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I'm creating a Person Group and Membership as described in Django docs for intermediate model.

class Person(models.Model):
  name = models.CharField(max_length=128)

  def __unicode__(self):
    return self.name

class Group(models.Model):
  name = models.CharField(max_length=128)
  members = models.ManyToManyField(Person, through='Membership')

  def __unicode__(self):
    return self.name

class Membership(models.Model):
  person = models.ForeignKey(Person)
  group = models.ForeignKey(Group)
  date_joined = models.DateField()
  invite_reason = models.CharField(max_length=64)

It is possible to access the Person from a Group object with:


Does Django creates another query to fetch the Person? Can I access the date_joined field from a Group object?

The thing that confuses me is that I would expect to get the Person name field with:


What happens if a Person has a field 'name' and also the intermediate model have a field 'name'.

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2 Answers 2

up vote 17 down vote accepted

The members field in your example is a ManyToManyField, so it's a way to access many people rather than one person. The object that is under the members field is actually a special type of Manager, not a Person:

>>>print my_group.members
<django.db.models.fields.related.ManyRelatedManager object at 0x181f7d0>

To understand better what a Manager is, see the documentation.

To access a person's name you would do for example:

>>>for person in my_group.members.all():
>>>    print person.name

You cannot access the fields in your Membership model via the Manager in the members field. To access any of the fields in it you would do:

>>>for membership in my_group.membership_set.all():
>>>    print membership.date_joined

And so if you had a field called name in your Membership model, you would access it like this:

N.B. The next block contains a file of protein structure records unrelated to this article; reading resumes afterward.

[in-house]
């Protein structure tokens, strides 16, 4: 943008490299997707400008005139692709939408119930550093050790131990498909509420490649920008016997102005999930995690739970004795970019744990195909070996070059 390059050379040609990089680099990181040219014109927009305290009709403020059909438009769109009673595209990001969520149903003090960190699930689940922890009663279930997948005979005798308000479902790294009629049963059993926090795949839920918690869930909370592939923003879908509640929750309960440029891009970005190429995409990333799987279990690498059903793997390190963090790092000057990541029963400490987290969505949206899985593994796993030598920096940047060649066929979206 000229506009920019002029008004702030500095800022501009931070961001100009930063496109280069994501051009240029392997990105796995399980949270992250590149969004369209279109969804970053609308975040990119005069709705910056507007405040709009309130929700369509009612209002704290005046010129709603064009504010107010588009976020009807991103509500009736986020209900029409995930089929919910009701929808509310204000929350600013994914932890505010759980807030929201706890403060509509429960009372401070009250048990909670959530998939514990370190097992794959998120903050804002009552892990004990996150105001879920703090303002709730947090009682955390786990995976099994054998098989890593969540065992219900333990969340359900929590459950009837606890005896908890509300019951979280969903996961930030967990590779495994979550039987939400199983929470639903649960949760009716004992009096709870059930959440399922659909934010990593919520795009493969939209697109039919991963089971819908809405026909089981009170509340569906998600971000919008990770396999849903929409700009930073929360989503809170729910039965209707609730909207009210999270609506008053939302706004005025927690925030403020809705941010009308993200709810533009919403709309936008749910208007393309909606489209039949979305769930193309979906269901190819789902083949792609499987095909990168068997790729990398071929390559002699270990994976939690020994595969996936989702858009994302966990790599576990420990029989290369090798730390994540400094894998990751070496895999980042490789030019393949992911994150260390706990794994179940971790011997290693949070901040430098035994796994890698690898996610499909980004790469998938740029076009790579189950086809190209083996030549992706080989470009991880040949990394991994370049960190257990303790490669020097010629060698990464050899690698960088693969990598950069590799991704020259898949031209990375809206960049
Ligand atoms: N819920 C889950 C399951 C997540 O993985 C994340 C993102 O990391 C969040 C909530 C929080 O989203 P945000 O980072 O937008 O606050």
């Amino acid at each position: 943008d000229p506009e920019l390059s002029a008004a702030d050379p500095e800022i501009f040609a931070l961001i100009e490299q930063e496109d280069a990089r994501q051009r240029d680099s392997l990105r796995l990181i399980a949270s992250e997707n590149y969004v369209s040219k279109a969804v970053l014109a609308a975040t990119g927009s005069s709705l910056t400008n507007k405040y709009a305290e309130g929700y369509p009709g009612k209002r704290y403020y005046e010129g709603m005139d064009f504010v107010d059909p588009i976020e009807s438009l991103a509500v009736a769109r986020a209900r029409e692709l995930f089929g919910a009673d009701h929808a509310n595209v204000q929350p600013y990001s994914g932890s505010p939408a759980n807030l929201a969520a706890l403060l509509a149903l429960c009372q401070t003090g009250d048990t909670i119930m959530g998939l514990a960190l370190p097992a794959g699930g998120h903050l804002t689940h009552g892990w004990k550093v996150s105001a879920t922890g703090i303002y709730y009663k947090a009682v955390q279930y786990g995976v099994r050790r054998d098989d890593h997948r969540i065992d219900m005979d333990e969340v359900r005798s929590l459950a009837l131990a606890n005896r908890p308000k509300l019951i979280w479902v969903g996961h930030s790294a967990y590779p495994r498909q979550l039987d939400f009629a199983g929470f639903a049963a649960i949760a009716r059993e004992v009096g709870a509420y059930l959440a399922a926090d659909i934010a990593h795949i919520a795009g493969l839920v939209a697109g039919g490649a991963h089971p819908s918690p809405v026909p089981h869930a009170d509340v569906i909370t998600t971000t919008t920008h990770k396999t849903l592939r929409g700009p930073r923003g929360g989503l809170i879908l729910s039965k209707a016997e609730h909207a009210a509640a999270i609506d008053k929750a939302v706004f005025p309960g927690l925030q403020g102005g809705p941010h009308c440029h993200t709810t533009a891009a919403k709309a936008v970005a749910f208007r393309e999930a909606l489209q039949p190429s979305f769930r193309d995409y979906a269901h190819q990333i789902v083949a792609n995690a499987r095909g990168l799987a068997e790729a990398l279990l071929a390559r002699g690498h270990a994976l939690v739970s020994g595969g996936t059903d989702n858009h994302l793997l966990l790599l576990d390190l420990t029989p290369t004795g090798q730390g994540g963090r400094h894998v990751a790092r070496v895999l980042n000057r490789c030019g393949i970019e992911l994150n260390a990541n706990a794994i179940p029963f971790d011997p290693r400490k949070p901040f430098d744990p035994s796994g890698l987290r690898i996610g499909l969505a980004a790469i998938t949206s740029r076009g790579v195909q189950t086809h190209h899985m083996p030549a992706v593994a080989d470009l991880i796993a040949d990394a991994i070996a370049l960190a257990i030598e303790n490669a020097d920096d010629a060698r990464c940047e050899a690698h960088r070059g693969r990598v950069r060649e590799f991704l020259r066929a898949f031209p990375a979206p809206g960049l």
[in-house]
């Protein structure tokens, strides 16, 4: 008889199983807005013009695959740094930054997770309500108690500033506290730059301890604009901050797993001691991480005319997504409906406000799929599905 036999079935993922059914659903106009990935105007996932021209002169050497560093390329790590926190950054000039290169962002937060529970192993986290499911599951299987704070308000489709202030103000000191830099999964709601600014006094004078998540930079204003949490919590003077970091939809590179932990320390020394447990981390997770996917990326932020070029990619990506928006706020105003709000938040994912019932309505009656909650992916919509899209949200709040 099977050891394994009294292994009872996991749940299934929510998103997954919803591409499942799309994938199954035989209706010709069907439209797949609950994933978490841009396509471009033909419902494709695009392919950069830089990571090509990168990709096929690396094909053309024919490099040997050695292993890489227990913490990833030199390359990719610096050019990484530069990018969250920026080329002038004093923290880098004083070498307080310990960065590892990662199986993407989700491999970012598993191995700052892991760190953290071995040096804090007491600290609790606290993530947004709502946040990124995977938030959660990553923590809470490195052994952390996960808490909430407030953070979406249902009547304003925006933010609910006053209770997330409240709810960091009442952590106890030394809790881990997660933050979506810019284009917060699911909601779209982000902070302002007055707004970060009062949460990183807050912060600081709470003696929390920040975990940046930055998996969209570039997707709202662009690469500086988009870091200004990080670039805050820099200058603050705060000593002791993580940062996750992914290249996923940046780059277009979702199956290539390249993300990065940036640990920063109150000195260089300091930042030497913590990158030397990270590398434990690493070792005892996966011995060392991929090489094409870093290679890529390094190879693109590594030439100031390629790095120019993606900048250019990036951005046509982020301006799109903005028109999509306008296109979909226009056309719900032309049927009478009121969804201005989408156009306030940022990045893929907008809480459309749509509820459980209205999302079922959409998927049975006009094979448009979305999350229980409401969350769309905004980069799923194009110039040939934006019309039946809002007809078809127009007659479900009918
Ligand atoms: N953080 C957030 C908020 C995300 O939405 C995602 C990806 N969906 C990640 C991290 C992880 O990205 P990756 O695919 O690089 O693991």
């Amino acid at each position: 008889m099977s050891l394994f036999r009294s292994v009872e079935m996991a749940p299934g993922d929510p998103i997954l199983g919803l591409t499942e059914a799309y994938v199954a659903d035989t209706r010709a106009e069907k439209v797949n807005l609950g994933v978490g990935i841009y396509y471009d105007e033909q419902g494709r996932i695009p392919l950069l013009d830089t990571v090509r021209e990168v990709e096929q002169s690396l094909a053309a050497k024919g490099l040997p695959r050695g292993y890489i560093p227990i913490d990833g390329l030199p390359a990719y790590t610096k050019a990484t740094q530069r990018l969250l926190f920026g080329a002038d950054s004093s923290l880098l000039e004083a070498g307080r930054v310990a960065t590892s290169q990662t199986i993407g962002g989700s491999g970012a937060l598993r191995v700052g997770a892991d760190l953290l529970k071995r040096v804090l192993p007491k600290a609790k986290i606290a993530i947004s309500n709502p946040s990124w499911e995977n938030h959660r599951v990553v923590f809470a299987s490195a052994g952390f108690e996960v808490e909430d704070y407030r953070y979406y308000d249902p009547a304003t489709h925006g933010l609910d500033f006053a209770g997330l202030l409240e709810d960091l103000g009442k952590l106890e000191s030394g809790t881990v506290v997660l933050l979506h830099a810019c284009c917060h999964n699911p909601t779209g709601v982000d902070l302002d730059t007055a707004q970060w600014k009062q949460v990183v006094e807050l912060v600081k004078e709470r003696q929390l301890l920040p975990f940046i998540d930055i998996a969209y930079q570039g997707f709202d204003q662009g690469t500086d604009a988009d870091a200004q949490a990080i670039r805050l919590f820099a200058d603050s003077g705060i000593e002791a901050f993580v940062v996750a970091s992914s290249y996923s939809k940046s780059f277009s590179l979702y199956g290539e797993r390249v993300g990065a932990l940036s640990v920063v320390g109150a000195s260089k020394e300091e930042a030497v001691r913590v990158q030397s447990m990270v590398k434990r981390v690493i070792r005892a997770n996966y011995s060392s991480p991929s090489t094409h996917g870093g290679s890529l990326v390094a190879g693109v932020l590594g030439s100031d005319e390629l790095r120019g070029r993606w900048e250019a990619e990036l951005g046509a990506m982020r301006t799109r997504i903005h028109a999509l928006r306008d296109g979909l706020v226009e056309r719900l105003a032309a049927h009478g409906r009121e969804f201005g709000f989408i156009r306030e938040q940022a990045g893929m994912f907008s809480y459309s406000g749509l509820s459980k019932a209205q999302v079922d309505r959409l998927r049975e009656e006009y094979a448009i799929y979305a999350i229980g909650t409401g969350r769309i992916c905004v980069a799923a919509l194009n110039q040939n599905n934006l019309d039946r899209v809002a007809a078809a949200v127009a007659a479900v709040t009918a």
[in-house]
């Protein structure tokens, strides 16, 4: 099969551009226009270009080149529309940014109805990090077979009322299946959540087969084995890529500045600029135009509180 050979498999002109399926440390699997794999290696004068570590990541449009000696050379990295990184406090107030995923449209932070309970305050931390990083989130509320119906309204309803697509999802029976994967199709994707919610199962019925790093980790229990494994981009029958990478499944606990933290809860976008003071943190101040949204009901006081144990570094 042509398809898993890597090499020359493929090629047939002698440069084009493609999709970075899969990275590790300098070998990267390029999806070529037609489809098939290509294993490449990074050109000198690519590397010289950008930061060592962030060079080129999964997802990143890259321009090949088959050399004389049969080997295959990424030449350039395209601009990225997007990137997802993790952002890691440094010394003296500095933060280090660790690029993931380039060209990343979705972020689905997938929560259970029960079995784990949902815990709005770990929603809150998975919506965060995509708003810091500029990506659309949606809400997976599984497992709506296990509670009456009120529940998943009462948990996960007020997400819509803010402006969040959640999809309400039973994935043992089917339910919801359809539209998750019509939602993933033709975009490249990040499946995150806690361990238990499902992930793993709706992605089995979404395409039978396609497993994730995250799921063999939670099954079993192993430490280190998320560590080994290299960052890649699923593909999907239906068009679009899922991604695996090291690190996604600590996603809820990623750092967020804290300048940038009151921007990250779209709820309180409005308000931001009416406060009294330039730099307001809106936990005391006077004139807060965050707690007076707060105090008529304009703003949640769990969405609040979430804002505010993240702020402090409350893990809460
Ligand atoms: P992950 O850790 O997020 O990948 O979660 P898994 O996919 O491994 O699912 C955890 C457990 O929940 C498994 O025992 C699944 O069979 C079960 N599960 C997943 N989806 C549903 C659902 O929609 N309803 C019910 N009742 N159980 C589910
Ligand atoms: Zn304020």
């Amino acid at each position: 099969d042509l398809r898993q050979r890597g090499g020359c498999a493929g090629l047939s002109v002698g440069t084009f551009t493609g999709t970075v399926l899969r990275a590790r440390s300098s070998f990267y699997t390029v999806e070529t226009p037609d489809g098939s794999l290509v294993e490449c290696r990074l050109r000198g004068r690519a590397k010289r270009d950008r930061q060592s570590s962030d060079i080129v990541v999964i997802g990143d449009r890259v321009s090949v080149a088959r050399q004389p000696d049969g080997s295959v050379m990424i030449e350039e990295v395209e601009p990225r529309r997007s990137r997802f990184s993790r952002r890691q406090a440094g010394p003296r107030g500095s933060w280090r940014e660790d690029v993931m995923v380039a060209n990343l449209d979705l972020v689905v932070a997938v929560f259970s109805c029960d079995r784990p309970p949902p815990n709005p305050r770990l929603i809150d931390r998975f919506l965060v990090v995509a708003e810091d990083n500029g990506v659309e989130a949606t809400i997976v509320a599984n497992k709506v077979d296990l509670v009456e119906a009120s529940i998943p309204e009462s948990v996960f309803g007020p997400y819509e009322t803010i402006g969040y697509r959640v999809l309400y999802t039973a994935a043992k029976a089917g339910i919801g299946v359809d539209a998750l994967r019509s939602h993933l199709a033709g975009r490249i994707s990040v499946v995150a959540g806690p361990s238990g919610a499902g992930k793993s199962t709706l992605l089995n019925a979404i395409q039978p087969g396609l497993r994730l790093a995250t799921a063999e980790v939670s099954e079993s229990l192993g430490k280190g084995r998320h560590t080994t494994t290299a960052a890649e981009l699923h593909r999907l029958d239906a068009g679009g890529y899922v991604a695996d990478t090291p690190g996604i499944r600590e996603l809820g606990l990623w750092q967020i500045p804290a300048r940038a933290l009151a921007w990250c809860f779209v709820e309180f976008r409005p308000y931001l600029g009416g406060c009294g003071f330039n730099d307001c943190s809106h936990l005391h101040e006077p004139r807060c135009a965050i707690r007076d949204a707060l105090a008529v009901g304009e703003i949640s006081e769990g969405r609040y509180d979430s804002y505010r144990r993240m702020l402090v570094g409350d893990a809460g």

>>>for membership in my_group.membership_set.all():
>>>    print membership.name

A second way to access a Person's name would be:

>>>for membership in my_group.membership_set.all():
>>>    print membership.person.name

Hope that helps a little :)

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What you are saying makes perfect sense and fit how I understand models in django. What confused me was django docs about intemedaite model at docs.djangoproject.com/en/1.0/topics/db/models/… They show this example with the same models above: # Find all the groups with a member whose name starts with 'Paul' >>> Group.objects.filter(members__name__startswith='Paul') [<Group: The Beatles>] I would expect it to be: >>> Group.objects.filter(members__person__name__startswith='Paul') –  pablo Jan 5 '10 at 17:01
It's "Group.objects.filter(members__name__startswith='Paul')" because members is a Manager. You have to make sure you understand that members is not a Membership object, but a ManyRelatedManager object. I think it might help you if you read more on what Managers are exactly. P.S. If you type "python manage.py shell" in a project that has those models, you can try putting in "Group.objects.filter(members__person__name__startswith='Paul')" and see what happens - maybe that will help you? –  Monika Sulik Jan 5 '10 at 18:50
I understand that members is a manager and I read about managers. I don't understand how members decides to use the name for Person and not for Group. Both have this field. It is also possible that membership will have a field name. I would I filter this? –  pablo Jan 5 '10 at 21:20
Every Manager works on specific kind of objects. The Manager in the members field works on Person objects and not on Membership objects. I've only accessed data in the intermediate table (how to do that is in the answer), I've never needed to filter it so far. But I suggest you try it out yourself in the python shell ("manage.py shell" command). I think you can use "Group.objects.filter(membership__date_joined='1962-02-12')". If Membership had a name field then "Group.objects.filter(membership__name='abc')" as opposed to "Group.objects.filter(members__name='Paul')". –  Monika Sulik Jan 6 '10 at 13:25
For names of people "Group.objects.filter(membership__person__name='Paul')" would probably also work. But I'm not sure - I suggest you try it out yourself :) Mostly, Django's error messages are quite useful. Only occasionally have I been stumped by them. –  Monika Sulik Jan 6 '10 at 13:27

Use the manager of the membership class:


instead of:

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